The way Alzheimer’s disease has ravaged my dad’s capabilities is especially hard to bear during holidays. I wish he could more fully participate in and enjoy our family traditions. So often it seems that he just doesn’t understand, and the meaning is lost for him. Recently, though, he gave me my most unexpected and treasured Christmas gifts ... and taught me invaluable lessons at the same time.
It’s that time of year when many families gather for holiday celebrations and check in on loved ones. It can be a tough combo, creating a celebratory mood while also dealing with serious family issues. I get a lot of questions from family caregivers about how to handle difficult conversations that come up around sensitive topics such as driving, personal care, housework and finances. Here are my top tips for setting up a successful conversation.
Now, in the thick of the holiday season, many of us who are family caregivers are facing even more stress than usual, with relatives' visits and extra items on our to-do lists. That makes this a perfect time for us to connect with our fellow caregivers for support and advice. While we can't all gather in-person, of course, Caregiving.com came up with something much easier: a virtual Holiday Progressive Blog Party, and I’m thrilled to participate. Visit the site to find links to a range of caregiving blogs and — if you blog, too — share information about your own.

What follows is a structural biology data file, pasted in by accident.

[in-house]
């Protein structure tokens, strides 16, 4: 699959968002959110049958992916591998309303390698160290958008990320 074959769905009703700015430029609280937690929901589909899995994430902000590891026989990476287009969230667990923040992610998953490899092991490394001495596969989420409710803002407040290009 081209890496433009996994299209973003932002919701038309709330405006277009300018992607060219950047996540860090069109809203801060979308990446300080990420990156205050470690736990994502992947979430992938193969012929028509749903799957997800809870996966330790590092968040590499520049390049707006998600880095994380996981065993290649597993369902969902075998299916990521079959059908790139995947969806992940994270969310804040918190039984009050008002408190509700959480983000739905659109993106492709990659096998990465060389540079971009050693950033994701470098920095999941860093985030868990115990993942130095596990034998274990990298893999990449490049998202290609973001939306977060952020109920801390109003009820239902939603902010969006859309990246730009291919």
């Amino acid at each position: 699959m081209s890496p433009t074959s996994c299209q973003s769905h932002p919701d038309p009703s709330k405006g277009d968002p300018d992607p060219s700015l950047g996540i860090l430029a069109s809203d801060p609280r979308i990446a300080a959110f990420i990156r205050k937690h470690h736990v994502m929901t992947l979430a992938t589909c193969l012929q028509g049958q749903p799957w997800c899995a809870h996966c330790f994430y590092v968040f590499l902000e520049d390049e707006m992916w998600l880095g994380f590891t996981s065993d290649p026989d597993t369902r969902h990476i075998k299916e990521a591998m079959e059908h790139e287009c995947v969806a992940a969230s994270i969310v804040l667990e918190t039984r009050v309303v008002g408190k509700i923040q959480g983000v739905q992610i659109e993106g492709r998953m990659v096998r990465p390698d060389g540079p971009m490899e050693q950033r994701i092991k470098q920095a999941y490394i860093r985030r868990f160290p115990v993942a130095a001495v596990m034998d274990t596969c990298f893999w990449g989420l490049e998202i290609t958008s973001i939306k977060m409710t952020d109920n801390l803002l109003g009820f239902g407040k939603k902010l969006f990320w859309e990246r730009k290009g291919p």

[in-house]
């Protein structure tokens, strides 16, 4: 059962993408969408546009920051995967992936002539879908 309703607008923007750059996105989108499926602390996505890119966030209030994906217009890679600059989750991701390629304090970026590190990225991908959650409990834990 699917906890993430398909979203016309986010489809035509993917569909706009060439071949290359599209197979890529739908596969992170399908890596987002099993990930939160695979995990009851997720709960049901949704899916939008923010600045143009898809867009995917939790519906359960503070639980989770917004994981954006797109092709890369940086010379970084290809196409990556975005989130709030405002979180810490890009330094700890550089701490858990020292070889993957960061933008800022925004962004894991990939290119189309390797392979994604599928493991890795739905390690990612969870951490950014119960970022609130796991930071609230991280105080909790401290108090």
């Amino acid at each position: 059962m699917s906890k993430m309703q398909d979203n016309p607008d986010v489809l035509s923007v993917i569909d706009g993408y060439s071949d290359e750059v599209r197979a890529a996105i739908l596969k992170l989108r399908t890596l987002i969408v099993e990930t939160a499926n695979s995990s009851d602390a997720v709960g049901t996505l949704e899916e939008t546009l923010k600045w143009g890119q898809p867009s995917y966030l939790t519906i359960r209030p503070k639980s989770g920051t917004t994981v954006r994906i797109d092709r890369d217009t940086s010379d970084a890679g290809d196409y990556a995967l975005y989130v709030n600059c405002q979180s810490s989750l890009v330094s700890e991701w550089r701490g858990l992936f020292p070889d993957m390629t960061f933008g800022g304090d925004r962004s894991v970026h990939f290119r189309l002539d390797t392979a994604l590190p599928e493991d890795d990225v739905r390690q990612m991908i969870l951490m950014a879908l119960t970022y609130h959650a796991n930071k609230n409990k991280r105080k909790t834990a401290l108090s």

Thanksgiving is all about getting together over food — and I’m fine with that. But then comes that killer five-week stretch of yet more parties and food, with plenty of festive (and fattening) drinks thrown in.
When I think of all that our country has been through historically, I am humbled by how far God has brought us since that autumn day in 1621, which is credited as the first Thanksgiving.
A few days ago my husband and I dragged six heavy containers of holiday ornaments into storage. While I was happy to have that chore done once again, the house looked bare. It wasn’t only the decorations. The kids had gone back to their own homes and lives, leaving a few reminders behind: a half-empty bag of kale and some bottles of light beer in the fridge.
She carried me when I was tired. She protected me when other kids were picking on me. She introduced me to new experiences and music, from dancing to the Beatles in 1964 in our West Lafayette, Ind., living room to my first Grateful Dead concert in 1968 — where she lifted me to the stage so I could dance with the band — to the music of Keith Jarrett in 1982.
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